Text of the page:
In which we Burned the Man (Part III)

The second major time I took out my camera in the dusty desert was to capture one of the sunrises we went to. Next year I’m resolved to take a lot more – especially of the art! Fortunately we still have a couple of pictures of us from other friends:

Tuesday was "Tutu Tuesday" where a lot of people dress up in tutus. I made Jeff's and mine on the car ride down using lots of tulle and elastic. Here we are in front of a huge sculpture of a UFO crashed in the desert. Photo Credit: Ashley Gonzalez

Tuesday was “Tutu Tuesday” where a lot of people dress up in tutus. I made Jeff’s and mine on the car ride down using lots of tulle and elastic. Here we are in front of a huge sculpture of a UFO crashed in the desert. Photo Credit: Ashley Gonzalez

Huge block lettering spelling out exactly what most of this place was.

Huge block lettering spelling out exactly what most of this place was.

We met an Australian who built a huge coat hanger on a hydraulic scissor lift and then drove it out into the desert. We could see for miles! And we were taller than the Man even.  Photo Credit: Ashley Gonzalez

We met an Australian who built a huge coat hanger on a hydraulic scissor lift and then drove it out into the desert. We could see for miles! And we were taller than the Man even.
Photo Credit: Ashley Gonzalez

While we were out one day we met the artist who encouraged us to write down our dreams and goals and add them to this sculpture.

While we were out one day we met the artist of this piece who encouraged us to write down our dreams and goals and add them to this sculpture.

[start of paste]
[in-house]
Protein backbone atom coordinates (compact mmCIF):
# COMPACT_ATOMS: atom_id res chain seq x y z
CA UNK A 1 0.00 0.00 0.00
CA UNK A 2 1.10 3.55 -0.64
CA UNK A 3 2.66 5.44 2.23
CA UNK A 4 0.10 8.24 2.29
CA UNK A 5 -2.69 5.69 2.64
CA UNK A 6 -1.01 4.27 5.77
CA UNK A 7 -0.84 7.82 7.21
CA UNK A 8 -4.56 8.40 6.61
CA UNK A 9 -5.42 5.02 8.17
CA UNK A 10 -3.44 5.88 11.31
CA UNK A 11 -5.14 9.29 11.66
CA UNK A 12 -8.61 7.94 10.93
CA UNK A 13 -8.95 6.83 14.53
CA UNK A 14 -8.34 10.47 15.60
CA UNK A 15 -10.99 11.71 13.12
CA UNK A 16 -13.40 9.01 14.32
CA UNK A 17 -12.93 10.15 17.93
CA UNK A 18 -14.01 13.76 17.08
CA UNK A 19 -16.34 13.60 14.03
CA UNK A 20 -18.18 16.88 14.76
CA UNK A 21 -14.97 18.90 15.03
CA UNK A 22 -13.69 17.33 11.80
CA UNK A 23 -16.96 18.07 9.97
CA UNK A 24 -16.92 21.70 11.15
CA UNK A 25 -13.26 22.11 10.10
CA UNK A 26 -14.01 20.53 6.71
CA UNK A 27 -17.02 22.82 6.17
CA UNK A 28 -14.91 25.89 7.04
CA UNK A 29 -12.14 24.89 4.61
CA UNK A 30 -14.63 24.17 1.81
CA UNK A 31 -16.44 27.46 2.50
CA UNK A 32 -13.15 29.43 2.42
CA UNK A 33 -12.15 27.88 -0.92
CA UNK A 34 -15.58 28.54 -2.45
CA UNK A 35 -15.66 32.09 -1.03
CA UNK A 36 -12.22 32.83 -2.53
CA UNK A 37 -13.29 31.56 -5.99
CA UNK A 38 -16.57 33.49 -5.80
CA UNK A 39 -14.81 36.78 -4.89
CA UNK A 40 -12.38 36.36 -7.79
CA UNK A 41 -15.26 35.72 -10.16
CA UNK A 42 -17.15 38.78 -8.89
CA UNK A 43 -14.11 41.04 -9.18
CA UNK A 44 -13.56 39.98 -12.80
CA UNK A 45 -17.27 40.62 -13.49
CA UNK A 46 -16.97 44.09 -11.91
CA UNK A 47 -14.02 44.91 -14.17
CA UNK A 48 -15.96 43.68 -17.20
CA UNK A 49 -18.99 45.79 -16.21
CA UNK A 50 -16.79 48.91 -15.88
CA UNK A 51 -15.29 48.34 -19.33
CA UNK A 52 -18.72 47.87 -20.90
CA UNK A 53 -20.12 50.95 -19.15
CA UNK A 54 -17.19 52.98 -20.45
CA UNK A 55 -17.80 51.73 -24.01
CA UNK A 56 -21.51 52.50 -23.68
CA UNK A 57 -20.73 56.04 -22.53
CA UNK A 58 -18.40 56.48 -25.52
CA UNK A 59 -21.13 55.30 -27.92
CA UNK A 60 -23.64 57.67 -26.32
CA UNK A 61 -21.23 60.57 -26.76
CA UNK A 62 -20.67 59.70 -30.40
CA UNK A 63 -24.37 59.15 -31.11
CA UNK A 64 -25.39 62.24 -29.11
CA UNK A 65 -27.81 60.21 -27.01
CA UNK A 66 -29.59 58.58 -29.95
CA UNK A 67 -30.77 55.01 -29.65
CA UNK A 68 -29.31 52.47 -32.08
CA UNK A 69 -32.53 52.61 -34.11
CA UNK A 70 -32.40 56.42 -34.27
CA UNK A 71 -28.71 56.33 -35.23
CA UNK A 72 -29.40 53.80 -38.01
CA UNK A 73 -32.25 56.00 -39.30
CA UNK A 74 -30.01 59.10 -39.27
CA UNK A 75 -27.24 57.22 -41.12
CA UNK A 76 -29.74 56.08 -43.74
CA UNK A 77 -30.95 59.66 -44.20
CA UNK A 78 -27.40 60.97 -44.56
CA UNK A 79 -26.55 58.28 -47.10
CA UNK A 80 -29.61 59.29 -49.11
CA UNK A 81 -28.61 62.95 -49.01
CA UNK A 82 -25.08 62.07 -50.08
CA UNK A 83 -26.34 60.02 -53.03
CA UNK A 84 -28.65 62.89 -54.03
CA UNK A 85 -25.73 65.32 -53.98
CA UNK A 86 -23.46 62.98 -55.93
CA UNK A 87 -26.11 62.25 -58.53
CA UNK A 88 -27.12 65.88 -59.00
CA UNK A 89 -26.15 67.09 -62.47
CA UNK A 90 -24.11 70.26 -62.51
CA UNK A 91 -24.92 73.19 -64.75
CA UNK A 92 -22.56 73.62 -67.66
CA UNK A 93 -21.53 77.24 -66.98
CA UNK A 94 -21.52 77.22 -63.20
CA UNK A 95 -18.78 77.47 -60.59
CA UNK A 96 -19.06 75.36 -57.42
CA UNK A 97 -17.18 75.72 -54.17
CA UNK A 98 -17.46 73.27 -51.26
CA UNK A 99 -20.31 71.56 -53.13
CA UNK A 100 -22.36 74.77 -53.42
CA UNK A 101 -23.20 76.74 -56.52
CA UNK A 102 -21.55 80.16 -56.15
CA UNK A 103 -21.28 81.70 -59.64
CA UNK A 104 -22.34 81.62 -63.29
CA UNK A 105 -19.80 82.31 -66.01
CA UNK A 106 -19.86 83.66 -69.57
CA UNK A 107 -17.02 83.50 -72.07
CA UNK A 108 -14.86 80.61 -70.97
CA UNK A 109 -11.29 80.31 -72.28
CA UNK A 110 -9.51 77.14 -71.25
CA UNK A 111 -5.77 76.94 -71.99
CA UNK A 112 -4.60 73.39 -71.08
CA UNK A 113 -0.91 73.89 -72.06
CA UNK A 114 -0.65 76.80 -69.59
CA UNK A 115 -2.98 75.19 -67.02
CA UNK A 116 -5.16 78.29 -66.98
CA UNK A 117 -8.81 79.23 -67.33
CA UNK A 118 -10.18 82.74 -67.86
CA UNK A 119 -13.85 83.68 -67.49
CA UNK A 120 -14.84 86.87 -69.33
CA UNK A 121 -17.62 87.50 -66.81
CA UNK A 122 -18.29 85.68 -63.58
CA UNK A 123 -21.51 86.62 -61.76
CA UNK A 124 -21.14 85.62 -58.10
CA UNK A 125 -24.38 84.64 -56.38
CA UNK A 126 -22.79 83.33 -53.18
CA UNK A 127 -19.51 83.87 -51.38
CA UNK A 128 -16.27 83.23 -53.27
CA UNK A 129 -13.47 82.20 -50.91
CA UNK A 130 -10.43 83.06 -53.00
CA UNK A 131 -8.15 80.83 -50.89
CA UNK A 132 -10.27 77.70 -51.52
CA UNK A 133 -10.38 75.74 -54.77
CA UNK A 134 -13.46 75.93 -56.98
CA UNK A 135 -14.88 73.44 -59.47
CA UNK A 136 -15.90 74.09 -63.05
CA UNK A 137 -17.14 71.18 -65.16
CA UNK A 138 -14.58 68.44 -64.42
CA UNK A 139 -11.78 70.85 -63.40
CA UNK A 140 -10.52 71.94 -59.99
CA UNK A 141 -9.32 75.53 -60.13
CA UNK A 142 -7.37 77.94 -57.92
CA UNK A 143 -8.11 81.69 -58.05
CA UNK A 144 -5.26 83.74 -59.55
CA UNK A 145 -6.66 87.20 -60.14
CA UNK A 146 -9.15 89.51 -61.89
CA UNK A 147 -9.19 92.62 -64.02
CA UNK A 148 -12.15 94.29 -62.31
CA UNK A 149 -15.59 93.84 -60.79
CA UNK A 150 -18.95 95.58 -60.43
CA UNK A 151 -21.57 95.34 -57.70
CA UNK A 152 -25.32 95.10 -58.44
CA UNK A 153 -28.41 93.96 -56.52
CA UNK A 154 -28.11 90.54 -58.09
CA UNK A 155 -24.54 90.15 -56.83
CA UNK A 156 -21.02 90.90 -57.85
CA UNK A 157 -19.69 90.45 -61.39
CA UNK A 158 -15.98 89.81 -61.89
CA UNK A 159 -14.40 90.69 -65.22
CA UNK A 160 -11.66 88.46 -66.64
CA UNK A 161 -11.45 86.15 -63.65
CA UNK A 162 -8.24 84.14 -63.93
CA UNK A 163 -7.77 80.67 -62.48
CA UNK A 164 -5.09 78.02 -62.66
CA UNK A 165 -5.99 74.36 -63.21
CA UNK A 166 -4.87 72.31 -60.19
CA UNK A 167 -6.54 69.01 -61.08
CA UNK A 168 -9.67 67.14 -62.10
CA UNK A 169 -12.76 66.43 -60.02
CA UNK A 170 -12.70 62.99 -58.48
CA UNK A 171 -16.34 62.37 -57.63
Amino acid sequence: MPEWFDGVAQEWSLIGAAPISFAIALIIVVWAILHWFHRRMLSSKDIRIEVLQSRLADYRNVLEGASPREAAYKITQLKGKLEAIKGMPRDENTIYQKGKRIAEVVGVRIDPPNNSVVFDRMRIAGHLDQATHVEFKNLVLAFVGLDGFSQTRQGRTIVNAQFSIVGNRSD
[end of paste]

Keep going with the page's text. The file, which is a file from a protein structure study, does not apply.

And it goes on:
I couldn't find ours, but it was so much fun to read all the other ones left

Later when I returned to take a picture I couldn’t find ours, but it was so much fun to read all the other ones left

Ashley made us take our picture in front of a wedding chapel piece of art. Photo Credit: Asheley Gonzalez

Ashley made us take our picture in front of a wedding chapel piece of art. There was a dust storm raging, so hence the facemasks.
Photo Credit: Ashley Gonzalez

Creepy baby head

Creepy baby head

Boys on Tutu Tuesday Photo Credit: Ashley Gonzalez

Boys on Tutu Tuesday
Photo Credit: Ashley Gonzalez

On of my favorite art cars that was parked near our camp

One of my favorite art cars that was parked near our camp

These huge sculptures that seemed to glide across the morning desert. They reminded me of neurons.

These huge sculptures that seemed to glide across the morning desert. They reminded me of neurons.

Cool honey-comb looking sculptures.

Cool honey-comb looking sculptures – great for taking breaks in the shade.

Dawn

Dawn

Just coming up!

Just coming up!

The sun rising over the mountains. Each morning crowds of people gather at the Temple to watch day break. Our crowd usually brought plenty of champagne as well.

The sun rising over the mountains.
Each morning crowds of people gather at the Temple to watch day break. Our crowd usually brought plenty of champagne as well.

Friends gathered for the morning

Friends gathered for the morning

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Photo credit: Alex Can

Photo credit: Alex Cahn

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The Temple is a quiet, solemn place in stark contrast to the insanity of the rest of the playa. It’s a space to remember those lost in the last year and takes some mental and emotional fortitude to enter into its heavily weighted atmosphere. Many people write messages and leave momentos to be burned on Sunday evening after the Man. I went inside briefly, just to see it; I was too happy that week to want to stay for long.

This year it was called the Temple of Whollyness and made completely of interlocking wood panels - no nails or screws to hold it together.

This year it was called the Temple of Whollyness and made completely of interlocking wood panels – no nails, screws or glue to hold it together.

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People are encouraged to write messages all over it.

People are encouraged to write messages all over it.